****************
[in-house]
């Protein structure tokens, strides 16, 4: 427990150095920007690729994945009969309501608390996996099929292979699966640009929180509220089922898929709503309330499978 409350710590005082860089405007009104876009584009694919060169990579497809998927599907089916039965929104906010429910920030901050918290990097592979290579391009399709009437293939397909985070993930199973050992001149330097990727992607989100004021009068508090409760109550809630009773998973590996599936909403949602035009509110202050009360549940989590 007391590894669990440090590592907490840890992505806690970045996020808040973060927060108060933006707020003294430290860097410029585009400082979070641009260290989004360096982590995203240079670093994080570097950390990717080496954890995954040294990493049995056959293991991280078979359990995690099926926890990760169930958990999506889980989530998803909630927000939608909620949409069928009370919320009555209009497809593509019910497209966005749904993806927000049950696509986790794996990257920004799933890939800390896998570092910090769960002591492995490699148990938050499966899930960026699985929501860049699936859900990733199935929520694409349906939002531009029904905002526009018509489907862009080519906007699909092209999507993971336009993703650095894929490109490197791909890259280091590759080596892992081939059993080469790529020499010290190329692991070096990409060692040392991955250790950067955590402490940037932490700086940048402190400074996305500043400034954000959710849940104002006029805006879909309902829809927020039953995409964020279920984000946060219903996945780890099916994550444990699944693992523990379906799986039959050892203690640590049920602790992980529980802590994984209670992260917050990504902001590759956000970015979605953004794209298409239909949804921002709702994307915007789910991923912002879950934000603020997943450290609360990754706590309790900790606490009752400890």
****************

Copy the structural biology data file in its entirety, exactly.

[in-house]
């Protein structure tokens, strides 16, 4: 427990150095920007690729994945009969309501608390996996099929292979699966640009929180509220089922898929709503309330499978 409350710590005082860089405007009104876009584009694919060169990579497809998927599907089916039965929104906010429910920030901050918290990097592979290579391009399709009437293939397909985070993930199973050992001149330097990727992607989100004021009068508090409760109550809630009773998973590996599936909403949602035009509110202050009360549940989590 007391590894669990440090590592907490840890992505806690970045996020808040973060927060108060933006707020003294430290860097410029585009400082979070641009260290989004360096982590995203240079670093994080570097950390990717080496954890995954040294990493049995056959293991991280078979359990995690099926926890990760169930958990999506889980989530998803909630927000939608909620949409069928009370919320009555209009497809593509019910497209966005749904993806927000049950696509986790794996990257920004799933890939800390896998570092910090769960002591492995490699148990938050499966899930960026699985929501860049699936859900990733199935929520694409349906939002531009029904905002526009018509489907862009080519906007699909092209999507993971336009993703650095894929490109490197791909890259280091590759080596892992081939059993080469790529020499010290190329692991070096990409060692040392991955250790950067955590402490940037932490700086940048402190400074996305500043400034954000959710849940104002006029805006879909309902829809927020039953995409964020279920984000946060219903996945780890099916994550444990699944693992523990379906799986039959050892203690640590049920602790992980529980802590994984209670992260917050990504902001590759956000970015979605953004794209298409239909949804921002709702994307915007789910991923912002879950934000603020997943450290609360990754706590309790900790606490009752400890």